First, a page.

How efficient your house is plays a big role in your energy bill. If your home is old or has fallen into a state of disrepair, then there could be plenty of warm air escaping out into the cold. These draughts can come from almost anywhere but is more likely in doors, windows, loft hatches, and pipes.
Draught excluders are great ways to stop warm air from leaking. Cut them to match the dimensions of your windows or doors, peel, and stick them on the edge. For your door, install a letterbox flap or brush and a keyhole cover. Also, draught proof your loft and put in proper cavity wall insulation to further improve your home’s energy efficiency.
By using these easy-to-install products, you’ll make your home more energy efficient. This will help your central heating system greatly, since less warm air will be lost. Not only will it really make a big difference to your energy bills, but to your own comfort as well.
Check if you are Getting the Best Deal
If the running costs of your heating is too high, it’s worth considering a switch to a new energy provider. Depending on your specific situation, you don’t have to be stuck with your current energy supplier. Instead, shopping around for a better deal could lower your bills by around £300 a year.
Take a look at various price comparison sites to find the best deal for you. Make sure that the site you are using is approved by Ofgem and is accredited with their Confidence Code. Ofgem has a list of their approved price comparison sites.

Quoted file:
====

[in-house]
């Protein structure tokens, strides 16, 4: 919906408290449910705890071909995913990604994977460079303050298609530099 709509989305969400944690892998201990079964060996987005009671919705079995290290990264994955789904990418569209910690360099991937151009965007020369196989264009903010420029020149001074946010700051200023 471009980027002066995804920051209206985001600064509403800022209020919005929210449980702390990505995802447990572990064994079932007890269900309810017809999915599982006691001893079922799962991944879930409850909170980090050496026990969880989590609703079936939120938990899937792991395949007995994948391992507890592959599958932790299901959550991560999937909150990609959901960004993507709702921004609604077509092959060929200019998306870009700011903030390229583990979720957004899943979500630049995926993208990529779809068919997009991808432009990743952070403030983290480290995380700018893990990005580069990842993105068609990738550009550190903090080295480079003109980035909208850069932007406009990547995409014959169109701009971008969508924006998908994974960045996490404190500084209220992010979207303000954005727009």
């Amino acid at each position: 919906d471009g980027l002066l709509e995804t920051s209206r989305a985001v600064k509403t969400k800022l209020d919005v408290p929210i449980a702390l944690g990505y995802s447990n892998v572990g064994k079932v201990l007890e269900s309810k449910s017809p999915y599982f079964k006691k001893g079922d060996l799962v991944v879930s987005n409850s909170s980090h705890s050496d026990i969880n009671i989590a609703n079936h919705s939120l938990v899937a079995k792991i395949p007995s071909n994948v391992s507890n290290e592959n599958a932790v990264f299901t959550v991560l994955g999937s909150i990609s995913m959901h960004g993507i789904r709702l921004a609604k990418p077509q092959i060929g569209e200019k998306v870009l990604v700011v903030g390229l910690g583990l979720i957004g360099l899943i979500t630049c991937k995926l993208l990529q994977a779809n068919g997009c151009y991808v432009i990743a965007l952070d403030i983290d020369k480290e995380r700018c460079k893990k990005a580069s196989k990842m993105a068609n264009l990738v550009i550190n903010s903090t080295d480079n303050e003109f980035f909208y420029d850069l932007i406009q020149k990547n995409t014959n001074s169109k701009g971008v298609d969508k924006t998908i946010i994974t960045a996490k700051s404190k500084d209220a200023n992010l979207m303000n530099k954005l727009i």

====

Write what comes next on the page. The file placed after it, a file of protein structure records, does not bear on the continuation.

Check if you are Eligible for Discounts and Benefits
Another way to reduce the burden of your energy bills is to ask if you can receive discounts or benefits. For example, there are 3 government schemes that you might be able to apply to if you match their requirements.
There is the Warm Home Discount, which gives you £140 off your electricity bill. The second is the Winter Fuel Payment, which is an annual payment between £100 and £300 to help you pay for heating during the winter months. Finally, there are Cold Weather Payments. These are payments of £25 per week when temperatures drop to very low levels.
Additionally, contact energy companies and ask about ways that they can help. For example, British Gas, EDF, and E.on offer grants and schemes that are open to anyone. Other companies, such as npower and Scottish Power have grants specifically for their customers only. Make sure to look around to find all discounts, benefits, grants, and schemes that are available to you.
Heating your home can be very expensive. Unfortunately, this is a problem for the millions of households in the UK that have trouble making their energy payments. However, there is help available in the form of grants, discounts, payment plans, and advice from energy suppliers and organisations. And with increasing support for Fuel Poverty Awareness Day, hopefully there will be a solution to this issue sooner rather than later. Please show your support by getting involved #fuelpovertyawarenessday!
Author Bio: Harold Calingacion is a content marketer who loves to write informative and interesting articles, always looking to improve the lives of readers. He earned a BCom in East Asian Studies and International Business from the University of Alberta. In his off-time, Harold enjoys travelling, photography, reading up on interior design, and learning about music production.